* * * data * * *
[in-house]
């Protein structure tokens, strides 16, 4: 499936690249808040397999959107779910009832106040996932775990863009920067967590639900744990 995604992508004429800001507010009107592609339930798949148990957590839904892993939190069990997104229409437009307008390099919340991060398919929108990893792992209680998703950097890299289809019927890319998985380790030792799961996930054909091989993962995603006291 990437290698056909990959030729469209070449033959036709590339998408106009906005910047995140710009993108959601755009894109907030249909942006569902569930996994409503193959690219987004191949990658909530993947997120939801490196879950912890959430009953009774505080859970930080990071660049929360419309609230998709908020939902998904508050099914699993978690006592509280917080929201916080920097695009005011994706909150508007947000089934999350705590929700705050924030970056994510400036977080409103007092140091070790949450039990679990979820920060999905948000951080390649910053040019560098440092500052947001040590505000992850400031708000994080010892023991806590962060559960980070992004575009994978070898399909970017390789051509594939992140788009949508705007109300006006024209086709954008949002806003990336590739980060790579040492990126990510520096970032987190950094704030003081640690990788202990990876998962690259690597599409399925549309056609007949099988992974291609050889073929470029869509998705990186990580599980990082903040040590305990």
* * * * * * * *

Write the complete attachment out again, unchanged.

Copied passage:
[in-house]
């Protein structure tokens, strides 16, 4: 499936690249808040397999959107779910009832106040996932775990863009920067967590639900744990 995604992508004429800001507010009107592609339930798949148990957590839904892993939190069990997104229409437009307008390099919340991060398919929108990893792992209680998703950097890299289809019927890319998985380790030792799961996930054909091989993962995603006291 990437290698056909990959030729469209070449033959036709590339998408106009906005910047995140710009993108959601755009894109907030249909942006569902569930996994409503193959690219987004191949990658909530993947997120939801490196879950912890959430009953009774505080859970930080990071660049929360419309609230998709908020939902998904508050099914699993978690006592509280917080929201916080920097695009005011994706909150508007947000089934999350705590929700705050924030970056994510400036977080409103007092140091070790949450039990679990979820920060999905948000951080390649910053040019560098440092500052947001040590505000992850400031708000994080010892023991806590962060559960980070992004575009994978070898399909970017390789051509594939992140788009949508705007109300006006024209086709954008949002806003990336590739980060790579040492990126990510520096970032987190950094704030003081640690990788202990990876998962690259690597599409399925549309056609007949099988992974291609050889073929470029869509998705990186990580599980990082903040040590305990």